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Yeah right. They'd just counterfeit the 4th leg.

Its a stupid idea - add cost to every single part, so that if a device
fails, each component can be interrogated to find out what it was. A
colossal waste of money. Not to mention the fact that you only really
care about the *faulty* component, and if its faulty whats to stop the
fault from interfering with the ID. Murphy ensures that will always occur.

Best not to think about the reason for service manuals and BOMs....

Cheers
Terry


Re: A good idea?



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**They could, but it may not be worth the effort. Don't forget what that 4th
leg is connected to.

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**That is not the only reason for the extra leg.

 A
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**Nope.

 Not to mention the fact that you only really
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**Indeed. Read what I actually wrote though.

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**And again.


--
Trevor Wilson
www.rageaudio.com.au



Re: A good idea?


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think a little harder about this. If its "not worth the effort" to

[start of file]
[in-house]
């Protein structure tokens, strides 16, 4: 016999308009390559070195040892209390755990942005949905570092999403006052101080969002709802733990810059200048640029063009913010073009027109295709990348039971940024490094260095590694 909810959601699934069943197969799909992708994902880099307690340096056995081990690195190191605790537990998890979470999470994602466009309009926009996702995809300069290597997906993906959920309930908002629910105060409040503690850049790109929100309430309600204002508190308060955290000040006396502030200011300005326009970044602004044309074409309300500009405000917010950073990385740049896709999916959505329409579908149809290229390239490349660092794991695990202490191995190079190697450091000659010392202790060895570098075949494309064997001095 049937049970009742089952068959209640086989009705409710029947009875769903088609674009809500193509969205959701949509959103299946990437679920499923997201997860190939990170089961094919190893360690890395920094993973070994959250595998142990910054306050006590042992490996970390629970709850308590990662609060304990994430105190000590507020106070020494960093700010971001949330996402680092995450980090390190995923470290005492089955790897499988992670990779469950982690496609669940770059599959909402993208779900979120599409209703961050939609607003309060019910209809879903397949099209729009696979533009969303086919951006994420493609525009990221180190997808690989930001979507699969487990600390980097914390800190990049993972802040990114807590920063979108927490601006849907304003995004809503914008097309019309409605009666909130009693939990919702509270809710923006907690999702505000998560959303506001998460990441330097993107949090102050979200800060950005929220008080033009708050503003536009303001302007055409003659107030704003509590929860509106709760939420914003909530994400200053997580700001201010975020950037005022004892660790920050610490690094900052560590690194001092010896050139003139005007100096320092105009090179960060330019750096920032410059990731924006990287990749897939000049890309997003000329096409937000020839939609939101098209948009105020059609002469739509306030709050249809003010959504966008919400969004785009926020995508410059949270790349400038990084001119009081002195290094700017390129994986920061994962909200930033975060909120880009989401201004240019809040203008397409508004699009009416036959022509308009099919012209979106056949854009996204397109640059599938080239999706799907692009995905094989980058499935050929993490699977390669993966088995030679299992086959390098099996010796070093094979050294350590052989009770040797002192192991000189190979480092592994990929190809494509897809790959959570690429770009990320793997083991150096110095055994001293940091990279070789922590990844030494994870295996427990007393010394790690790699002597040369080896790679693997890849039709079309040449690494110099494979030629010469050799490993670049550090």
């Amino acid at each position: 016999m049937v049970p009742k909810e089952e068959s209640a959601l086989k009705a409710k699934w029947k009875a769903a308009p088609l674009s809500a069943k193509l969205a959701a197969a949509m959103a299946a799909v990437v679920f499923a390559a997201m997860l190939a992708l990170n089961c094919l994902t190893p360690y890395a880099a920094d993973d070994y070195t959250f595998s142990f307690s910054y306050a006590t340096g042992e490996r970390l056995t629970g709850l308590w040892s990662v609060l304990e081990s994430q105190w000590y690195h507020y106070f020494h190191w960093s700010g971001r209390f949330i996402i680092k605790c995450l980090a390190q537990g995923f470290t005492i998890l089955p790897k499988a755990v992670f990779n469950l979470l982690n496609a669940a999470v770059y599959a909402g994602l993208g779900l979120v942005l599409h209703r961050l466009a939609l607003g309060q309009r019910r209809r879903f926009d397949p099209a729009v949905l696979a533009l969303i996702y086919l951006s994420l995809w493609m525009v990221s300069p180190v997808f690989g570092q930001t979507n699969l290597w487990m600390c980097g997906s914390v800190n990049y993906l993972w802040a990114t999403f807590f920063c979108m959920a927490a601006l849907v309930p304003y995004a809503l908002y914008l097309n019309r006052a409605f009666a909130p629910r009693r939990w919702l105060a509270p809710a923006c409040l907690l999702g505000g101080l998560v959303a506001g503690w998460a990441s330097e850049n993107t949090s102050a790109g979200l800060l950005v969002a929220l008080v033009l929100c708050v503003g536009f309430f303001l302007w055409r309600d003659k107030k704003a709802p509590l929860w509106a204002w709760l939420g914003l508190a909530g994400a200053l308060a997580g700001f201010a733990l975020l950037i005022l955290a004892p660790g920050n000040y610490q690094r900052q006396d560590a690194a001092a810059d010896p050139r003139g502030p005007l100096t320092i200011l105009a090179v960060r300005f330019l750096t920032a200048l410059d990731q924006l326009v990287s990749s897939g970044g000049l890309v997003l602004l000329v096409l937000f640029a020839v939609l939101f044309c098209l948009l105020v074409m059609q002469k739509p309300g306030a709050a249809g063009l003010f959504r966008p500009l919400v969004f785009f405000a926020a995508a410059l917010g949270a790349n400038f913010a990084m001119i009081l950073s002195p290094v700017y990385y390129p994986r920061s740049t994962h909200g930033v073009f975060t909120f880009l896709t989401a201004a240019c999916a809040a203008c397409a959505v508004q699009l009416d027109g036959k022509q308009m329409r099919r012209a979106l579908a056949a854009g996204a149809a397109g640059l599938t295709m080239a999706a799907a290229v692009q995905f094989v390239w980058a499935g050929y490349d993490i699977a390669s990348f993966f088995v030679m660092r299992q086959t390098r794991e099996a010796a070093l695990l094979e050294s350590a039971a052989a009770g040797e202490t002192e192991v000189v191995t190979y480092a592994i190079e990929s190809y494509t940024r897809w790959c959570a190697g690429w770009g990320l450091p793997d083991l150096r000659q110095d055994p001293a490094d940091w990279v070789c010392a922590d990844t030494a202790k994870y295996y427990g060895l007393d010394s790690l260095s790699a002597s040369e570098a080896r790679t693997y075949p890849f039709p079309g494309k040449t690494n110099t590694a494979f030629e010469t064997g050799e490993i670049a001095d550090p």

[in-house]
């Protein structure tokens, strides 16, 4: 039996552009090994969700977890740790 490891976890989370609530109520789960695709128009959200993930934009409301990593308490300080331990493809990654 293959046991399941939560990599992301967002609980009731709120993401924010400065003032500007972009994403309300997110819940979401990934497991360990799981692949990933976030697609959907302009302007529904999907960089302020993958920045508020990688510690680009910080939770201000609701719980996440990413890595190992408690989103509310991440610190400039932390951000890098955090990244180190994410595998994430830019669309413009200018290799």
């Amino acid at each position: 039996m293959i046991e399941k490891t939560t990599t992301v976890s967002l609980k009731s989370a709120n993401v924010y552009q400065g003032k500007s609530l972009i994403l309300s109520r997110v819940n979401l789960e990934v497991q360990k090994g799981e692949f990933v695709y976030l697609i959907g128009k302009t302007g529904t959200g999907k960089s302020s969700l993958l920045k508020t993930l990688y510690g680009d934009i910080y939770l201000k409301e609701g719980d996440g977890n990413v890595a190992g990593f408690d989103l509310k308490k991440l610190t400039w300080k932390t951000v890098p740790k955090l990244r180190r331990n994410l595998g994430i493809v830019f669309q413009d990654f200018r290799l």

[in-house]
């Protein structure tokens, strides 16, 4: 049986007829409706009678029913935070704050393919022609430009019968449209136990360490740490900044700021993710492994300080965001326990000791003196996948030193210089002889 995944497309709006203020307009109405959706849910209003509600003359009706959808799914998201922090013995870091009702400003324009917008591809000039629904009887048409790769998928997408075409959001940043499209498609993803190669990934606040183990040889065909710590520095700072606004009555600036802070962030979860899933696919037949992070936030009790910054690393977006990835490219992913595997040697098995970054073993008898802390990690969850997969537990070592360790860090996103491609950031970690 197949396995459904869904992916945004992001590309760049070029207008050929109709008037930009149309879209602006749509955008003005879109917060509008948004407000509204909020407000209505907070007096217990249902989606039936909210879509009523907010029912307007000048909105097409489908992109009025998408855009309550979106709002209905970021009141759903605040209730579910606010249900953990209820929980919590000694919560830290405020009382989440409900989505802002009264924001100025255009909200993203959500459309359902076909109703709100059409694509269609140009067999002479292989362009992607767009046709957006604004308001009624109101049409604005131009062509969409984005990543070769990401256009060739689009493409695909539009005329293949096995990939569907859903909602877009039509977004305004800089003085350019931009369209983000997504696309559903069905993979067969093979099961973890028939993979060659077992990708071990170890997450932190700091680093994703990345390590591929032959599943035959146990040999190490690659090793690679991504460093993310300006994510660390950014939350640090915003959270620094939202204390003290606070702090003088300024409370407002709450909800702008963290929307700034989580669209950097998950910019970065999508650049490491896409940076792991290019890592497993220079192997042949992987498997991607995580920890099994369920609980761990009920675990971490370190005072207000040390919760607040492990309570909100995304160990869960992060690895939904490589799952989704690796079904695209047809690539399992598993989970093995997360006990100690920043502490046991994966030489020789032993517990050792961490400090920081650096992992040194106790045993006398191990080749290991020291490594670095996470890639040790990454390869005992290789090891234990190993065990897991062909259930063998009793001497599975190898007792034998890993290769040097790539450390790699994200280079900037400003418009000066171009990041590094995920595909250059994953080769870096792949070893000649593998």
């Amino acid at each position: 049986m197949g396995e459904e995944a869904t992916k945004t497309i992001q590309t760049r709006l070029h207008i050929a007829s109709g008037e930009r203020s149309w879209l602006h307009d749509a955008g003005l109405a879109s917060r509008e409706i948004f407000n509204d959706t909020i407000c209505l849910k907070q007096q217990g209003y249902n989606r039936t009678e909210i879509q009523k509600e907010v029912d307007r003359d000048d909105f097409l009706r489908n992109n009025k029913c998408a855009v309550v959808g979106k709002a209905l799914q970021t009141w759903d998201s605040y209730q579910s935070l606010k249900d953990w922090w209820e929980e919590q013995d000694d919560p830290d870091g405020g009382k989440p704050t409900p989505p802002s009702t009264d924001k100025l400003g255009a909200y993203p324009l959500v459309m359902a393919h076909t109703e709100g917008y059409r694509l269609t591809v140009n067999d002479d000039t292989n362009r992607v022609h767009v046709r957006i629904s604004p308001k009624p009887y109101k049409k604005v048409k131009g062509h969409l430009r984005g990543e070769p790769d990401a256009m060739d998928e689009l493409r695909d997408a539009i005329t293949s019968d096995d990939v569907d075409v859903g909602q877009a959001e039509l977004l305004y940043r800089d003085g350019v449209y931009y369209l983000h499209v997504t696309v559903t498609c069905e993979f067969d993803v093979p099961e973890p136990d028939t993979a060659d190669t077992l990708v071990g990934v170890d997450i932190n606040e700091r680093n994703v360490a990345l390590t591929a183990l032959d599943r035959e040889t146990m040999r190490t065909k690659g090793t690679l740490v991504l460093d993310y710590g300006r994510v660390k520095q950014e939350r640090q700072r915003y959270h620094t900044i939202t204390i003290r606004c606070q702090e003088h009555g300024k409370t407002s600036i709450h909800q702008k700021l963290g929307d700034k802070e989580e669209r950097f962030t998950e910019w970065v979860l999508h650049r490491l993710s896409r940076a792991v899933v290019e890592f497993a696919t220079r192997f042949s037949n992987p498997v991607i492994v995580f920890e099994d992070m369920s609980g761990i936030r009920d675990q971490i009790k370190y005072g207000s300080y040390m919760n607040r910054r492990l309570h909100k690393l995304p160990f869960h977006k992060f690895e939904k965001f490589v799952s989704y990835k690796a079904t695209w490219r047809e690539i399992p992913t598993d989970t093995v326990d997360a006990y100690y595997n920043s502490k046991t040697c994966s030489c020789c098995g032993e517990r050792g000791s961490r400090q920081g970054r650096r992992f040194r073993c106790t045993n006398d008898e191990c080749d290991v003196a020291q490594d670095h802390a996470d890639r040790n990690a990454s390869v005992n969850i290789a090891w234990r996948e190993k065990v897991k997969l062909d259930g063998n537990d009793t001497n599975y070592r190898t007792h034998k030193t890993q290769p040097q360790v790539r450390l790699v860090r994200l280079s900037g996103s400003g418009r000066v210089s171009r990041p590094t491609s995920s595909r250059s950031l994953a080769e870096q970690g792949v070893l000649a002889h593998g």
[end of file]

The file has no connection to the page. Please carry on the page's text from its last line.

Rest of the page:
counterfeit, that must be because its too expensive. Hows that going to
affect the price of the original component? Clearly by increasing it.

And dont forget, the counterfeiters dont *have* to make the 4th leg
work. remember scam-RAM? no chips at all, just leadframes and plastic,
with mobo's jury-rigged to think report a cache.

anything the semiconductor vendor can do, the counterfeiter can *COPY*.

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thats the one you talked about:

"I had a thought: Transistors could be made with a fourth lead. This
lead would allow a sophisticated (but inexpensive) testers (such as the
Atlas) to interrogate devices and ascertain the manufacturer/specs/etc"

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what, first you require each (power) transistor to have another leg
(that will help reduce the manufacturing cost - not) with some circuitry
added to it that enables the device to be ID'd by a fancy tester (note:
all fancy testers would need to be replaced/upgraded, and 4-legged
transistor packages arent exactly commonplace), and that you later
assume wont be counterfeited (why not - too hard? not cheap then), then